Someone also asked the question of why many physicians can be so clueless when it comes to complex musculoskeletal (MSK) diagnoses. The reason? The medical specialty family tree has two main branches. One major branch that includes internal medicine and neurology is based on medical diagnosis and focused on medications. The other branch has specialties based on anatomical diagnosis with specialties like PMR, orthopedics, and radiology.
Getting back to our example above, a doctor who sees a diagnosis like upper neck instability who comes from a medication focused part of that tree just doesn’t have a box in which to place a diagnosis like this. This would require a 3-D anatomical understanding of how the neck is put together which isn’t really what they studied. Instead, they studied how various medications impact various diseases.
One patient on my Facebook Live show described this as getting gaslighted. In fact, it can feel like that when the doctor doesn’t have any idea of how your symptoms and exam point to a diagnosis. Again, that often depends on which part of the medical family tree from which they sprung. It also helps if they’ve seen patients like you before.
The Other Side of the Diagnosis Coin
Equally frustrating for patients can be when a diagnosis gets applied, but it’s the wrong one. I’ve seen this happen many times. Patients who are frustrated from falling through all of the cracks in the medical care system finally get someone to give them a diagnosis. However, later when we see them, it’s clearly the wrong one that focused on a few symptoms like the elephant and the blind men. However, they are fiercely protective of that diagnosis as it’s the only life raft that’s been thrown their way in years. This makes sense and I don’t blame them, but sometimes getting them on the right diagnosis life raft can be really hard for the doctor.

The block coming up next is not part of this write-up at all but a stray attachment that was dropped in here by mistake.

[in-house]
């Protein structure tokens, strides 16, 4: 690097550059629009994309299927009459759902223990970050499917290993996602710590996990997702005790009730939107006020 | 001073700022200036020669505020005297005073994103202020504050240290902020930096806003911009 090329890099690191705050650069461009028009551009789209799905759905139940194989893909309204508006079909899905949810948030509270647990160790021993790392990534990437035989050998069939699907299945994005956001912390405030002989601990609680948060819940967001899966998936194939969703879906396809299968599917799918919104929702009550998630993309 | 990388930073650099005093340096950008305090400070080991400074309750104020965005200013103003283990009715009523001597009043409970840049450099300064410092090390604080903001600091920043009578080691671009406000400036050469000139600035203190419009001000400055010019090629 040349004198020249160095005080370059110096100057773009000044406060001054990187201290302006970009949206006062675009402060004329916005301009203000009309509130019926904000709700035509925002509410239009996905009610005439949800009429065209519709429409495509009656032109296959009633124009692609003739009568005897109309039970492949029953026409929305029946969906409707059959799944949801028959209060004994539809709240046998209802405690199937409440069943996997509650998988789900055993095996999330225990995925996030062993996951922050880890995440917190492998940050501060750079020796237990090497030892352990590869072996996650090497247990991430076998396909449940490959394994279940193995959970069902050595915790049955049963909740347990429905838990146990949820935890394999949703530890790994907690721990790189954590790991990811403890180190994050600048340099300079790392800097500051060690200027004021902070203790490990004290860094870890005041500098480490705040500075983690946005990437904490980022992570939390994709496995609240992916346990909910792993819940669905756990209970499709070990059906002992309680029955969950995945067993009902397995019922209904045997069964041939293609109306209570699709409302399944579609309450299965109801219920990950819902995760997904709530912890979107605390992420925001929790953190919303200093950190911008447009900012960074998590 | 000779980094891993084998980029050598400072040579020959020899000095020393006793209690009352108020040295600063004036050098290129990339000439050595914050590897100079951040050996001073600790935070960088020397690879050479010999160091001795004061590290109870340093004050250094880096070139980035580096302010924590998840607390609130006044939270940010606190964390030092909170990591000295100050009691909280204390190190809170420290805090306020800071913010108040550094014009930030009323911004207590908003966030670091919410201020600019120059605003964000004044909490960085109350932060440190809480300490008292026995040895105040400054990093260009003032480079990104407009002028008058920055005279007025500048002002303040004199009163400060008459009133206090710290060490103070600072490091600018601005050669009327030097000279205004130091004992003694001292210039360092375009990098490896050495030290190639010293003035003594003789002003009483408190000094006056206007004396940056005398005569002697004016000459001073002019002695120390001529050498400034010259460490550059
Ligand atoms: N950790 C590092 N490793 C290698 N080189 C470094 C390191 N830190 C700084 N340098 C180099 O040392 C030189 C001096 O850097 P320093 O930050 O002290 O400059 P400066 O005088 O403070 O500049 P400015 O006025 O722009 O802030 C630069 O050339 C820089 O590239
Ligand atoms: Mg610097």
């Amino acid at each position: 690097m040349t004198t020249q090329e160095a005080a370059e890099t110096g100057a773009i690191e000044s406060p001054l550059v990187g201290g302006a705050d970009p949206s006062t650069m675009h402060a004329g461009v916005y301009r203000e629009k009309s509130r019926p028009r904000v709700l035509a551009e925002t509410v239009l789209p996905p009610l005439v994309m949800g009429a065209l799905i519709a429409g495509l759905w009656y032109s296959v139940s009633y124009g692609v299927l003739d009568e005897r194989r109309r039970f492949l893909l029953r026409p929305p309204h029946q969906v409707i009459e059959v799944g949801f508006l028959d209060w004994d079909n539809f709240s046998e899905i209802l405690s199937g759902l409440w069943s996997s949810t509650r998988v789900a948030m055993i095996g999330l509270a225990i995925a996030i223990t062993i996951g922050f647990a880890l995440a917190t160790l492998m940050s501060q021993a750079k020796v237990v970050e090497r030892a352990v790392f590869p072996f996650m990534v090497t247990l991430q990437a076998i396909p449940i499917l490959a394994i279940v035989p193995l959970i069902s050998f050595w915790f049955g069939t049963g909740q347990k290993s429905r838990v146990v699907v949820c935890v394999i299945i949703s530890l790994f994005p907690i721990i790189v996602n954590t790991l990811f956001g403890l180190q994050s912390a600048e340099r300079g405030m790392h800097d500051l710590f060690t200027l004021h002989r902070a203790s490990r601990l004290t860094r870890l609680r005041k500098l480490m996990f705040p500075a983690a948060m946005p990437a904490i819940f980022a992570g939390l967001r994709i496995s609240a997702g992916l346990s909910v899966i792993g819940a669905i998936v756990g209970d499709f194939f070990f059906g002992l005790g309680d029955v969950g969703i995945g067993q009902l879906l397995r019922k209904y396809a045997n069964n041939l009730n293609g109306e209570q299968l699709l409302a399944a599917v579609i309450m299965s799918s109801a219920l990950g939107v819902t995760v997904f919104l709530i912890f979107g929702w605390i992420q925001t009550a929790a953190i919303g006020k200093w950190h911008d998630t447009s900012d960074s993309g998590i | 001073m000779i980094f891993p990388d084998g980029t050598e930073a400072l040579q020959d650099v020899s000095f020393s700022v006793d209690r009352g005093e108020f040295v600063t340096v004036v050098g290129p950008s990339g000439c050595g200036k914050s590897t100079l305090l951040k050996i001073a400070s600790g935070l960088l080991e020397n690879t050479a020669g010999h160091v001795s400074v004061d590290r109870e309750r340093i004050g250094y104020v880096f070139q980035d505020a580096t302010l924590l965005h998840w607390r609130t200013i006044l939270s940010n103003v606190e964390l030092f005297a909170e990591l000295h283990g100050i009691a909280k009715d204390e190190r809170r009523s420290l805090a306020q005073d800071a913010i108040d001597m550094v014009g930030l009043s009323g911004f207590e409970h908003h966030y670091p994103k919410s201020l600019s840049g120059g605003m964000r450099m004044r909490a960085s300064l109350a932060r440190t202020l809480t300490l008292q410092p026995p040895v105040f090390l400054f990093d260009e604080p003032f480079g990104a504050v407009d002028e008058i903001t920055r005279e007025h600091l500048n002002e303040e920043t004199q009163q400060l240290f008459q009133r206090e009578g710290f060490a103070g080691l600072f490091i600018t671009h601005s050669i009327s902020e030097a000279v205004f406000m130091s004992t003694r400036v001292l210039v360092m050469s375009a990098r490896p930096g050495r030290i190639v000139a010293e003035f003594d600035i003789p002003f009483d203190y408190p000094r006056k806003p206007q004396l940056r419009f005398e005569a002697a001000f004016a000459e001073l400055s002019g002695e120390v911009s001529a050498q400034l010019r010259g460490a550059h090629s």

An example of this that we’ve seen this past year is Eagle syndrome. This is a problem where a little bone that sticks off the bottom of the skull (styloid process) is too long. The theory is that this can wreak havoc and lead to everything from neck and throat pain to compression of various nerves or blood vessels in the neck. The problem is that the symptoms of this disorder often overlap with many others including the upper neck instability in our example above. In addition, only 4% of patients that have a long styloid bone will have confirmed symptoms from that bone. However, some patients who have been told they have this disorder want that bone surgically cut. The problem? It connects to important ligaments and muscles that can help their upper neck stay stable, so cutting it can cause more instability problems.
My Facebook Live Show
Every Friday and Monday at 1 pm MST/12 pm PST/3 pm EST Jason Deitch and I go over a different regenerative medicine topic. We also answer any question thrown at us. On Mondays, we’re on the Centeno-Schultz Facebook page and on Friday’s on the Regenexx page.
The upshot? You now know the story of three blind men and the elephant and that medical specialties live on different branches of a family tree. All of that often explains why patients with hard to diagnose MSK issues get so frustrated. So hang in there!